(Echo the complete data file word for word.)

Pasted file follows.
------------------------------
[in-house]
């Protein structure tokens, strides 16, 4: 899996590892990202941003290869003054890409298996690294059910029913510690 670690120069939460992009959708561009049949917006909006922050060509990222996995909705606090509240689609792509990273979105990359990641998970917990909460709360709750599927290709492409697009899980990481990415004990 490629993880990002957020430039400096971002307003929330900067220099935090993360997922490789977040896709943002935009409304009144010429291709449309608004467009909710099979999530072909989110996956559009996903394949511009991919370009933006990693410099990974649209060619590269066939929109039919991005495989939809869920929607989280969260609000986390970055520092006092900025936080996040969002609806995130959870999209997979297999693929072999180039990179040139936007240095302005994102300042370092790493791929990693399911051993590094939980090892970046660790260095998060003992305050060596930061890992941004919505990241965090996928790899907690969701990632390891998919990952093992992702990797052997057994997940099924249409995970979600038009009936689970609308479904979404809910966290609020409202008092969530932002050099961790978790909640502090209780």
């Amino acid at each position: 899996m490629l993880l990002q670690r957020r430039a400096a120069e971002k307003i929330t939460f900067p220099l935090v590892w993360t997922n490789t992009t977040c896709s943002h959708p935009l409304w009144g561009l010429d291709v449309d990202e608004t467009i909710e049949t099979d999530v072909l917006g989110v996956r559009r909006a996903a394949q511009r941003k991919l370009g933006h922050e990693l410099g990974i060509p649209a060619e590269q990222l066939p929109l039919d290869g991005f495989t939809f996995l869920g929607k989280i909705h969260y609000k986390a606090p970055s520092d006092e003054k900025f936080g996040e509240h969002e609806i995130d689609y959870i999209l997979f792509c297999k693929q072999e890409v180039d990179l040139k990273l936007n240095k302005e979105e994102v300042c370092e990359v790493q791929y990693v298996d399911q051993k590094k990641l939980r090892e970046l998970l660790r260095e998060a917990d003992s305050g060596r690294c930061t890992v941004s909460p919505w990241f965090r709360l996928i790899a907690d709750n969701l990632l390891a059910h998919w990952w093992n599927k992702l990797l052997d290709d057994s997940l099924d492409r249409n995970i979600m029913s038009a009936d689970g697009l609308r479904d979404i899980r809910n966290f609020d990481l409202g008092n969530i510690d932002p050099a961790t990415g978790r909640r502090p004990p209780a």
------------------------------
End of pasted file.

[in-house]
């Protein structure tokens, strides 16, 4: 899996590892990202941003290869003054890409298996690294059910029913510690 670690120069939460992009959708561009049949917006909006922050060509990222996995909705606090509240689609792509990273979105990359990641998970917990909460709360709750599927290709492409697009899980990481990415004990 490629993880990002957020430039400096971002307003929330900067220099935090993360997922490789977040896709943002935009409304009144010429291709449309608004467009909710099979999530072909989110996956559009996903394949511009991919370009933006990693410099990974649209060619590269066939929109039919991005495989939809869920929607989280969260609000986390970055520092006092900025936080996040969002609806995130959870999209997979297999693929072999180039990179040139936007240095302005994102300042370092790493791929990693399911051993590094939980090892970046660790260095998060003992305050060596930061890992941004919505990241965090996928790899907690969701990632390891998919990952093992992702990797052997057994997940099924249409995970979600038009009936689970609308479904979404809910966290609020409202008092969530932002050099961790978790909640502090209780």
């Amino acid at each position: 899996m490629l993880l990002q670690r957020r430039a400096a120069e971002k307003i929330t939460f900067p220099l935090v590892w993360t997922n490789t992009t977040c896709s943002h959708p935009l409304w009144g561009l010429d291709v449309d990202e608004t467009i909710e049949t099979d999530v072909l917006g989110v996956r559009r909006a996903a394949q511009r941003k991919l370009g933006h922050e990693l410099g990974i060509p649209a060619e590269q990222l066939p929109l039919d290869g991005f495989t939809f996995l869920g929607k989280i909705h969260y609000k986390a606090p970055s520092d006092e003054k900025f936080g996040e509240h969002e609806i995130d689609y959870i999209l997979f792509c297999k693929q072999e890409v180039d990179l040139k990273l936007n240095k302005e979105e994102v300042c370092e990359v790493q791929y990693v298996d399911q051993k590094k990641l939980r090892e970046l998970l660790r260095e998060a917990d003992s305050g060596r690294c930061t890992v941004s909460p919505w990241f965090r709360l996928i790899a907690d709750n969701l990632l390891a059910h998919w990952w093992n599927k992702l990797l052997d290709d057994s997940l099924d492409r249409n995970i979600m029913s038009a009936d689970g697009l609308r479904d979404i899980r809910n966290f609020d990481l409202g008092n969530i510690d932002p050099a961790t990415g978790r909640r502090p004990p209780a």